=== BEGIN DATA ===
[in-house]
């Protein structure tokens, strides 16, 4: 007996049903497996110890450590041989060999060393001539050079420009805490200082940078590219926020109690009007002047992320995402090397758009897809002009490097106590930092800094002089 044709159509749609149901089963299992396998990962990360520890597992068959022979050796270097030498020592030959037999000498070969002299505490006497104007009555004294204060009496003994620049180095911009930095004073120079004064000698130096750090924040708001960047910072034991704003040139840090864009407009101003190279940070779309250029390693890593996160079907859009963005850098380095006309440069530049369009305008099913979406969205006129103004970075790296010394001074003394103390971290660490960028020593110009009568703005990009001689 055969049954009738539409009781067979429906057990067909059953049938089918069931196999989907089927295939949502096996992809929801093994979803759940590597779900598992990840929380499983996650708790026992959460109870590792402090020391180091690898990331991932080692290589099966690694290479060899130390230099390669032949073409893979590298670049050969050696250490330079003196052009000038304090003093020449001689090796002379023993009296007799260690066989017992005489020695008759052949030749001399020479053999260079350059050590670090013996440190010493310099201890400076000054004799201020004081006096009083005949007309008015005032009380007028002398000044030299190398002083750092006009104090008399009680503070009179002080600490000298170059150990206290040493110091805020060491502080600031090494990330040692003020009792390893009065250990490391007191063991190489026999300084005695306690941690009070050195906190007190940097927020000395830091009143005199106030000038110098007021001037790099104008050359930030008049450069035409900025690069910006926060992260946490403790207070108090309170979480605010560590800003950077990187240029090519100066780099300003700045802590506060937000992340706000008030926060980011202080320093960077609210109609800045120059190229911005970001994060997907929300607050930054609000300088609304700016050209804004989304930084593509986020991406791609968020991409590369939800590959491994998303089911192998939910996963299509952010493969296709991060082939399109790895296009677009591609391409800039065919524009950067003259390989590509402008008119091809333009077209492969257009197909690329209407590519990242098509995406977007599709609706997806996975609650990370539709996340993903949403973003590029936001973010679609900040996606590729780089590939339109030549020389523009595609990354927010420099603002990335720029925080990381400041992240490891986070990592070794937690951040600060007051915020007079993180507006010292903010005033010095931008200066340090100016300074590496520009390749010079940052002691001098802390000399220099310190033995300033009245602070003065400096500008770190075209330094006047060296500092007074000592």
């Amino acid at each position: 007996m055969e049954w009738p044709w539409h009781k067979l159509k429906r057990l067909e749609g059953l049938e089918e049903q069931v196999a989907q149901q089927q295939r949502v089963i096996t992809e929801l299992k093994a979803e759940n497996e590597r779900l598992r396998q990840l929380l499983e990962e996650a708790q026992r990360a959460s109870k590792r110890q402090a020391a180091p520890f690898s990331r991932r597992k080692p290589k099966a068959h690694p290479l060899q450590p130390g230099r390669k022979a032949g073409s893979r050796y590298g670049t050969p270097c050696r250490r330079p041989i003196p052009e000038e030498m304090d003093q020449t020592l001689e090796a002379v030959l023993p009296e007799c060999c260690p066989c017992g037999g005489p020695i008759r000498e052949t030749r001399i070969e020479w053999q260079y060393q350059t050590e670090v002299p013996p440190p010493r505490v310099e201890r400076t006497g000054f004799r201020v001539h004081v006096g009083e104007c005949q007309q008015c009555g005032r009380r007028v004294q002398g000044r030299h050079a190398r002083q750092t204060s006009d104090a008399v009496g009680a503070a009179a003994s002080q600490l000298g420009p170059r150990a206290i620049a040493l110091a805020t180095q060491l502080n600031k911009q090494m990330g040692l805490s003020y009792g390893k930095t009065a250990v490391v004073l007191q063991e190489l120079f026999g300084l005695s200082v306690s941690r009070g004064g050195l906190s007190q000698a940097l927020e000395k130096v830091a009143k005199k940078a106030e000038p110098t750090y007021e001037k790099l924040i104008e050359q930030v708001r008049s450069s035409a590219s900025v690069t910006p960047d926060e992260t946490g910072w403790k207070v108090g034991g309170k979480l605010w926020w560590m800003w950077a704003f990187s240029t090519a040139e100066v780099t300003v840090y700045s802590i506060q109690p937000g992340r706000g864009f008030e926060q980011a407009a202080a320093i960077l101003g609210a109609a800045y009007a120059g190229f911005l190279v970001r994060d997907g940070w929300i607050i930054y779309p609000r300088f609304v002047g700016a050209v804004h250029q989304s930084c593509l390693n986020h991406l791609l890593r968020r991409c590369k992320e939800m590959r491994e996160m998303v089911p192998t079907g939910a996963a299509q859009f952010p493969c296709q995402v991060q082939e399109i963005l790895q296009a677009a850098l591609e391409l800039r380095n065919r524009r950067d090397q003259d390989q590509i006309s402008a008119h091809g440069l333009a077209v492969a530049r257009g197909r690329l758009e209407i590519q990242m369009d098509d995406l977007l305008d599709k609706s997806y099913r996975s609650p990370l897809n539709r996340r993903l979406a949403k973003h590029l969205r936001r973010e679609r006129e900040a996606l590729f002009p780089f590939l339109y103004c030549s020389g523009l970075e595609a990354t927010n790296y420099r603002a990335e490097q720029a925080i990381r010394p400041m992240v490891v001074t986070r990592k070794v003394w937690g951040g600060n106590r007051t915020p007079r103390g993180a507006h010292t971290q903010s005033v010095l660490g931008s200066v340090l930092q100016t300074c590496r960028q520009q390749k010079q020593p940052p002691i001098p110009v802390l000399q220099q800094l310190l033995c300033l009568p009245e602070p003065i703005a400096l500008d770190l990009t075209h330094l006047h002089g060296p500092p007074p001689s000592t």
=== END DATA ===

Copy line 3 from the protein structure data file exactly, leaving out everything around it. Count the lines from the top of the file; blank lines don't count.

């Amino acid at each position: 007996m055969e049954w009738p044709w539409h009781k067979l159509k429906r057990l067909e749609g059953l049938e089918e049903q069931v196999a989907q149901q089927q295939r949502v089963i096996t992809e929801l299992k093994a979803e759940n497996e590597r779900l598992r396998q990840l929380l499983e990962e996650a708790q026992r990360a959460s109870k590792r110890q402090a020391a180091p520890f690898s990331r991932r597992k080692p290589k099966a068959h690694p290479l060899q450590p130390g230099r390669k022979a032949g073409s893979r050796y590298g670049t050969p270097c050696r250490r330079p041989i003196p052009e000038e030498m304090d003093q020449t020592l001689e090796a002379v030959l023993p009296e007799c060999c260690p066989c017992g037999g005489p020695i008759r000498e052949t030749r001399i070969e020479w053999q260079y060393q350059t050590e670090v002299p013996p440190p010493r505490v310099e201890r400076t006497g000054f004799r201020v001539h004081v006096g009083e104007c005949q007309q008015c009555g005032r009380r007028v004294q002398g000044r030299h050079a190398r002083q750092t204060s006009d104090a008399v009496g009680a503070a009179a003994s002080q600490l000298g420009p170059r150990a206290i620049a040493l110091a805020t180095q060491l502080n600031k911009q090494m990330g040692l805490s003020y009792g390893k930095t009065a250990v490391v004073l007191q063991e190489l120079f026999g300084l005695s200082v306690s941690r009070g004064g050195l906190s007190q000698a940097l927020e000395k130096v830091a009143k005199k940078a106030e000038p110098t750090y007021e001037k790099l924040i104008e050359q930030v708001r008049s450069s035409a590219s900025v690069t910006p960047d926060e992260t946490g910072w403790k207070v108090g034991g309170k979480l605010w926020w560590m800003w950077a704003f990187s240029t090519a040139e100066v780099t300003v840090y700045s802590i506060q109690p937000g992340r706000g864009f008030e926060q980011a407009a202080a320093i960077l101003g609210a109609a800045y009007a120059g190229f911005l190279v970001r994060d997907g940070w929300i607050i930054y779309p609000r300088f609304v002047g700016a050209v804004h250029q989304s930084c593509l390693n986020h991406l791609l890593r968020r991409c590369k992320e939800m590959r491994e996160m998303v089911p192998t079907g939910a996963a299509q859009f952010p493969c296709q995402v991060q082939e399109i963005l790895q296009a677009a850098l591609e391409l800039r380095n065919r524009r950067d090397q003259d390989q590509i006309s402008a008119h091809g440069l333009a077209v492969a530049r257009g197909r690329l758009e209407i590519q990242m369009d098509d995406l977007l305008d599709k609706s997806y099913r996975s609650p990370l897809n539709r996340r993903l979406a949403k973003h590029l969205r936001r973010e679609r006129e900040a996606l590729f002009p780089f590939l339109y103004c030549s020389g523009l970075e595609a990354t927010n790296y420099r603002a990335e490097q720029a925080i990381r010394p400041m992240v490891v001074t986070r990592k070794v003394w937690g951040g600060n106590r007051t915020p007079r103390g993180a507006h010292t971290q903010s005033v010095l660490g931008s200066v340090l930092q100016t300074c590496r960028q520009q390749k010079q020593p940052p002691i001098p110009v802390l000399q220099q800094l310190l033995c300033l009568p009245e602070p003065i703005a400096l500008d770190l990009t075209h330094l006047h002089g060296p500092p007074p001689s000592t």